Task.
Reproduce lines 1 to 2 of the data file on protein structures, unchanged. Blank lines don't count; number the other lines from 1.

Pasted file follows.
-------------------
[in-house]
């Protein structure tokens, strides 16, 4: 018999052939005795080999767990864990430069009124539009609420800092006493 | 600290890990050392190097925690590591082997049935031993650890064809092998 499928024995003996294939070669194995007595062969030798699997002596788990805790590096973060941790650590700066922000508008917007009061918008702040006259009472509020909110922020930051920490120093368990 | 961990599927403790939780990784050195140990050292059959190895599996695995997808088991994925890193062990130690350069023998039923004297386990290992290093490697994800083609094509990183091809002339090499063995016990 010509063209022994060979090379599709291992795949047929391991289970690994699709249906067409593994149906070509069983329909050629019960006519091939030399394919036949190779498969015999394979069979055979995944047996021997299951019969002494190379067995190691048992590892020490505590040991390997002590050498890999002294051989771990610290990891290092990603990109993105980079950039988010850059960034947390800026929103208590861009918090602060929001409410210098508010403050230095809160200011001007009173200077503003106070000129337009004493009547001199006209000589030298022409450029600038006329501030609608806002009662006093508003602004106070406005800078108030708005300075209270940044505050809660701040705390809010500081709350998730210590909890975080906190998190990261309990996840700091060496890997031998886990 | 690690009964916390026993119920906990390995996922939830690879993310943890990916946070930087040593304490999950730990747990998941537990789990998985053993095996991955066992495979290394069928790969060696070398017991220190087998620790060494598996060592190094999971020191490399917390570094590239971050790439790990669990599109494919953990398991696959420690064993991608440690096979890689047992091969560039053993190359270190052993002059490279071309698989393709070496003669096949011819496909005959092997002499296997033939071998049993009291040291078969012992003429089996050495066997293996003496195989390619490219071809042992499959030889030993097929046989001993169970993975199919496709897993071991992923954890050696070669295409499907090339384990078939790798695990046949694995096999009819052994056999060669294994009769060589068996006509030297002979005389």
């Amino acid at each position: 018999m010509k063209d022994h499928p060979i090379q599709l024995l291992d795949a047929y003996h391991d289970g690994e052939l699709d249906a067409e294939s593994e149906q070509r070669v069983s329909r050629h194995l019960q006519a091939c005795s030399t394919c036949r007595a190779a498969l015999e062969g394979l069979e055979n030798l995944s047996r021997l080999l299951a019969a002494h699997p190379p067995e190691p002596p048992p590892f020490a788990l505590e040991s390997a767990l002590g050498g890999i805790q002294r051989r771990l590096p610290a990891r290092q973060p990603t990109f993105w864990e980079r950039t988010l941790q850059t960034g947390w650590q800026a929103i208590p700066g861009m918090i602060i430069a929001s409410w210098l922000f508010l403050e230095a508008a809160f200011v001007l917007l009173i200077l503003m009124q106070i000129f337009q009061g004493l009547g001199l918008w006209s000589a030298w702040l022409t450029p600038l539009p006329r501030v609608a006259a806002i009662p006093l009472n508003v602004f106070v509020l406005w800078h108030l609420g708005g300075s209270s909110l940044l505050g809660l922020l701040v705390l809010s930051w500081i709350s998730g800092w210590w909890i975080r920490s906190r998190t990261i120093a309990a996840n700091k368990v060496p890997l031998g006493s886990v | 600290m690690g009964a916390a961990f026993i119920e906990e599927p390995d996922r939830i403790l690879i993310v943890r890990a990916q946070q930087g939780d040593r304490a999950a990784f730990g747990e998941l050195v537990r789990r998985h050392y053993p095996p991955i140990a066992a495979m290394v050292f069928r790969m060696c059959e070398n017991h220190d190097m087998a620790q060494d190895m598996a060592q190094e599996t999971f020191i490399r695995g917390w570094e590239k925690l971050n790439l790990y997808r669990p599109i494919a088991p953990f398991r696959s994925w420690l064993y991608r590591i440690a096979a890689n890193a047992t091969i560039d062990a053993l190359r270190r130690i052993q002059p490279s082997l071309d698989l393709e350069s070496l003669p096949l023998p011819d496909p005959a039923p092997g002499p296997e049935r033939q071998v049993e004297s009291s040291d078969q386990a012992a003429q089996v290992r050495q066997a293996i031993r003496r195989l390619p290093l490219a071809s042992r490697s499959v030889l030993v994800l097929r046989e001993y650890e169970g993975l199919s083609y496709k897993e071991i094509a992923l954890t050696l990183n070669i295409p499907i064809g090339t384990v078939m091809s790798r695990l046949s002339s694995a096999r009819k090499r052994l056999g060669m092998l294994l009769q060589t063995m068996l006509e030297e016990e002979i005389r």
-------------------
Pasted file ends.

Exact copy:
[in-house]
């Protein structure tokens, strides 16, 4: 018999052939005795080999767990864990430069009124539009609420800092006493 | 600290890990050392190097925690590591082997049935031993650890064809092998 499928024995003996294939070669194995007595062969030798699997002596788990805790590096973060941790650590700066922000508008917007009061918008702040006259009472509020909110922020930051920490120093368990 | 961990599927403790939780990784050195140990050292059959190895599996695995997808088991994925890193062990130690350069023998039923004297386990290992290093490697994800083609094509990183091809002339090499063995016990 010509063209022994060979090379599709291992795949047929391991289970690994699709249906067409593994149906070509069983329909050629019960006519091939030399394919036949190779498969015999394979069979055979995944047996021997299951019969002494190379067995190691048992590892020490505590040991390997002590050498890999002294051989771990610290990891290092990603990109993105980079950039988010850059960034947390800026929103208590861009918090602060929001409410210098508010403050230095809160200011001007009173200077503003106070000129337009004493009547001199006209000589030298022409450029600038006329501030609608806002009662006093508003602004106070406005800078108030708005300075209270940044505050809660701040705390809010500081709350998730210590909890975080906190998190990261309990996840700091060496890997031998886990 | 690690009964916390026993119920906990390995996922939830690879993310943890990916946070930087040593304490999950730990747990998941537990789990998985053993095996991955066992495979290394069928790969060696070398017991220190087998620790060494598996060592190094999971020191490399917390570094590239971050790439790990669990599109494919953990398991696959420690064993991608440690096979890689047992091969560039053993190359270190052993002059490279071309698989393709070496003669096949011819496909005959092997002499296997033939071998049993009291040291078969012992003429089996050495066997293996003496195989390619490219071809042992499959030889030993097929046989001993169970993975199919496709897993071991992923954890050696070669295409499907090339384990078939790798695990046949694995096999009819052994056999060669294994009769060589068996006509030297002979005389």